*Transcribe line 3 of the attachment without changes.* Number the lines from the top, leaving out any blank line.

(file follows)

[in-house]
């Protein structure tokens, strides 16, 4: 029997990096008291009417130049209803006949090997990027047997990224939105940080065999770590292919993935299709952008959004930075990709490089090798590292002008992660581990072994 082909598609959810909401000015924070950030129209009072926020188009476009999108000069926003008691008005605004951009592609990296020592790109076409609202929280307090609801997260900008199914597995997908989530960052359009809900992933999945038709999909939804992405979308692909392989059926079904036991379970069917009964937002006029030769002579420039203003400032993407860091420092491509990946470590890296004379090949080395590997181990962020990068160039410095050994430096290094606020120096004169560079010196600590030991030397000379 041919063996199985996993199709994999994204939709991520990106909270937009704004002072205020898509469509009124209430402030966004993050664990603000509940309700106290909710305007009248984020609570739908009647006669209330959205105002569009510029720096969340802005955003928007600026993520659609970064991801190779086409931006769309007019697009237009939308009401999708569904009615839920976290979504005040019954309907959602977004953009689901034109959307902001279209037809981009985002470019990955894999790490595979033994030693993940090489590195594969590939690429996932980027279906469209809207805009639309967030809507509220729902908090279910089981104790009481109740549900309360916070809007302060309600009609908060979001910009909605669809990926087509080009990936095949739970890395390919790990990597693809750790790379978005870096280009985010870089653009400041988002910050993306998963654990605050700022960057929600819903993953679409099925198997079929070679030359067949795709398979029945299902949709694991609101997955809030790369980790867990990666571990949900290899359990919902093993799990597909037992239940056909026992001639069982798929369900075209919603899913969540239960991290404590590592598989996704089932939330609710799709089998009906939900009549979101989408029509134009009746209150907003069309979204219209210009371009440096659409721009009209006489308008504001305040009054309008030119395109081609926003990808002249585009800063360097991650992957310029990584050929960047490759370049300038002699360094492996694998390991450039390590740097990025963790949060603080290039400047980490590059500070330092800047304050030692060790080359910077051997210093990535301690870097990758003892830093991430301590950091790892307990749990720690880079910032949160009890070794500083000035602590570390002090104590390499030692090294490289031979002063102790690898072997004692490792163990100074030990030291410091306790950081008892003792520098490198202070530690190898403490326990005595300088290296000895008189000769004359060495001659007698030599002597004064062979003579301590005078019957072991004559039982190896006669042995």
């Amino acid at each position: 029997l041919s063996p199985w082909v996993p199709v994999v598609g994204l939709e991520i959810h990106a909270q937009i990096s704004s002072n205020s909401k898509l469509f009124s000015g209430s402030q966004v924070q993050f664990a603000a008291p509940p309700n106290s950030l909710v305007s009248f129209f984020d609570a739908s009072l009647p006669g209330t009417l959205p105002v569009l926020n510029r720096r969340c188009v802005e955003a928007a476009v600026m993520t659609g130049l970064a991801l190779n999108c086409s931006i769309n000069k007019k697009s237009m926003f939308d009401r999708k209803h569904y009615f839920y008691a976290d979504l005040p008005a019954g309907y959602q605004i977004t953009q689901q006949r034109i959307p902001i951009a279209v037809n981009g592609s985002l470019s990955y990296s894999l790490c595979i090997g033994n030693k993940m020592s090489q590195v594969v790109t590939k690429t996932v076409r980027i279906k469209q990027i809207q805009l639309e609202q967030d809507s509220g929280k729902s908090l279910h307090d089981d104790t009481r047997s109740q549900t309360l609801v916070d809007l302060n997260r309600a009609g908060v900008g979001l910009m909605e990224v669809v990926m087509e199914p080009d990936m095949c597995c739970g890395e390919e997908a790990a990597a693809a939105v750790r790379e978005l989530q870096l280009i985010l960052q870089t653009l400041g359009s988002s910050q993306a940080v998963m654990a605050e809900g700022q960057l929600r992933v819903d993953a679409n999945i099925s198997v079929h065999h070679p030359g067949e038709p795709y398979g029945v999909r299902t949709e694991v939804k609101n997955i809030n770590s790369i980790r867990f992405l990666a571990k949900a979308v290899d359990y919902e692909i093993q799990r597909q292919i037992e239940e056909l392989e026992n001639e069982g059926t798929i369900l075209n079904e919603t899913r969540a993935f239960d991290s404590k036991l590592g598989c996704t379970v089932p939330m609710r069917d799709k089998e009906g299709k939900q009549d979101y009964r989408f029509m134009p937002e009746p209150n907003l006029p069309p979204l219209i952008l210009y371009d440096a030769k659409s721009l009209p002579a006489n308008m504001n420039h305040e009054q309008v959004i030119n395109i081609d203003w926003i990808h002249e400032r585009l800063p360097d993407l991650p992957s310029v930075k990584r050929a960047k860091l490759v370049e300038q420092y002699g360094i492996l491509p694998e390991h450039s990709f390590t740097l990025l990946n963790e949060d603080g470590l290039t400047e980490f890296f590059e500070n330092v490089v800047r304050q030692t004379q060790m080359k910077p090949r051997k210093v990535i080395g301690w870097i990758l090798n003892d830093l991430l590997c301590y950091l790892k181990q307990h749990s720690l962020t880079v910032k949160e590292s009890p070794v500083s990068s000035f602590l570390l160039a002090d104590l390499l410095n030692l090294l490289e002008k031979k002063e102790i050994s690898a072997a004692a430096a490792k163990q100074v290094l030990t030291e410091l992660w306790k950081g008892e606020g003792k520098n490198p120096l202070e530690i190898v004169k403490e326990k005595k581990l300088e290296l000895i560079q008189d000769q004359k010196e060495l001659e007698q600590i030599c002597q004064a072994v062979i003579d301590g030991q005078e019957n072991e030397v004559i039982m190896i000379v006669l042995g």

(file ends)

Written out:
């Amino acid at each position: 029997l041919s063996p199985w082909v996993p199709v994999v598609g994204l939709e991520i959810h990106a909270q937009i990096s704004s002072n205020s909401k898509l469509f009124s000015g209430s402030q966004v924070q993050f664990a603000a008291p509940p309700n106290s950030l909710v305007s009248f129209f984020d609570a739908s009072l009647p006669g209330t009417l959205p105002v569009l926020n510029r720096r969340c188009v802005e955003a928007a476009v600026m993520t659609g130049l970064a991801l190779n999108c086409s931006i769309n000069k007019k697009s237009m926003f939308d009401r999708k209803h569904y009615f839920y008691a976290d979504l005040p008005a019954g309907y959602q605004i977004t953009q689901q006949r034109i959307p902001i951009a279209v037809n981009g592609s985002l470019s990955y990296s894999l790490c595979i090997g033994n030693k993940m020592s090489q590195v594969v790109t590939k690429t996932v076409r980027i279906k469209q990027i809207q805009l639309e609202q967030d809507s509220g929280k729902s908090l279910h307090d089981d104790t009481r047997s109740q549900t309360l609801v916070d809007l302060n997260r309600a009609g908060v900008g979001l910009m909605e990224v669809v990926m087509e199914p080009d990936m095949c597995c739970g890395e390919e997908a790990a990597a693809a939105v750790r790379e978005l989530q870096l280009i985010l960052q870089t653009l400041g359009s988002s910050q993306a940080v998963m654990a605050e809900g700022q960057l929600r992933v819903d993953a679409n999945i099925s198997v079929h065999h070679p030359g067949e038709p795709y398979g029945v999909r299902t949709e694991v939804k609101n997955i809030n770590s790369i980790r867990f992405l990666a571990k949900a979308v290899d359990y919902e692909i093993q799990r597909q292919i037992e239940e056909l392989e026992n001639e069982g059926t798929i369900l075209n079904e919603t899913r969540a993935f239960d991290s404590k036991l590592g598989c996704t379970v089932p939330m609710r069917d799709k089998e009906g299709k939900q009549d979101y009964r989408f029509m134009p937002e009746p209150n907003l006029p069309p979204l219209i952008l210009y371009d440096a030769k659409s721009l009209p002579a006489n308008m504001n420039h305040e009054q309008v959004i030119n395109i081609d203003w926003i990808h002249e400032r585009l800063p360097d993407l991650p992957s310029v930075k990584r050929a960047k860091l490759v370049e300038q420092y002699g360094i492996l491509p694998e390991h450039s990709f390590t740097l990025l990946n963790e949060d603080g470590l290039t400047e980490f890296f590059e500070n330092v490089v800047r304050q030692t004379q060790m080359k910077p090949r051997k210093v990535i080395g301690w870097i990758l090798n003892d830093l991430l590997c301590y950091l790892k181990q307990h749990s720690l962020t880079v910032k949160e590292s009890p070794v500083s990068s000035f602590l570390l160039a002090d104590l390499l410095n030692l090294l490289e002008k031979k002063e102790i050994s690898a072997a004692a430096a490792k163990q100074v290094l030990t030291e410091l992660w306790k950081g008892e606020g003792k520098n490198p120096l202070e530690i190898v004169k403490e326990k005595k581990l300088e290296l000895i560079q008189d000769q004359k010196e060495l001659e007698q600590i030599c002597q004064a072994v062979i003579d301590g030991q005078e019957n072991e030397v004559i039982m190896i000379v006669l042995g």